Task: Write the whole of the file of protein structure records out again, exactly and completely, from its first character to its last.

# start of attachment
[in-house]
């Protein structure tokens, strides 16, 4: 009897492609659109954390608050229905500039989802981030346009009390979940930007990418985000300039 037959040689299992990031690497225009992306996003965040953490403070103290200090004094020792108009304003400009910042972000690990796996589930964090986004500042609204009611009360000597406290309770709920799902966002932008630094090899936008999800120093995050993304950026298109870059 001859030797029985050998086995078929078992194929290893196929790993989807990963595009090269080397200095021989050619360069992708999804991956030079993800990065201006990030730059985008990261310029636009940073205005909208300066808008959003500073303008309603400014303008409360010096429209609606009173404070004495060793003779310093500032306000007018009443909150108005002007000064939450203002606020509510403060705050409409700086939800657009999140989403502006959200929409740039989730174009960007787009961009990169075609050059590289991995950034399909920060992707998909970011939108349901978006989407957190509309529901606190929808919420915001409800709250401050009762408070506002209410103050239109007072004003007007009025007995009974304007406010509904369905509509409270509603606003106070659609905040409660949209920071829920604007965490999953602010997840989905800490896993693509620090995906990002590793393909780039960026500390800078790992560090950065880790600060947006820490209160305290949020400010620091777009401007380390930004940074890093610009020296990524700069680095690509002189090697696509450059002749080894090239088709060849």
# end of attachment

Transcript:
[in-house]
């Protein structure tokens, strides 16, 4: 009897492609659109954390608050229905500039989802981030346009009390979940930007990418985000300039 037959040689299992990031690497225009992306996003965040953490403070103290200090004094020792108009304003400009910042972000690990796996589930964090986004500042609204009611009360000597406290309770709920799902966002932008630094090899936008999800120093995050993304950026298109870059 001859030797029985050998086995078929078992194929290893196929790993989807990963595009090269080397200095021989050619360069992708999804991956030079993800990065201006990030730059985008990261310029636009940073205005909208300066808008959003500073303008309603400014303008409360010096429209609606009173404070004495060793003779310093500032306000007018009443909150108005002007000064939450203002606020509510403060705050409409700086939800657009999140989403502006959200929409740039989730174009960007787009961009990169075609050059590289991995950034399909920060992707998909970011939108349901978006989407957190509309529901606190929808919420915001409800709250401050009762408070506002209410103050239109007072004003007007009025007995009974304007406010509904369905509509409270509603606003106070659609905040409660949209920071829920604007965490999953602010997840989905800490896993693509620090995906990002590793393909780039960026500390800078790992560090950065880790600060947006820490209160305290949020400010620091777009401007380390930004940074890093610009020296990524700069680095690509002189090697696509450059002749080894090239088709060849």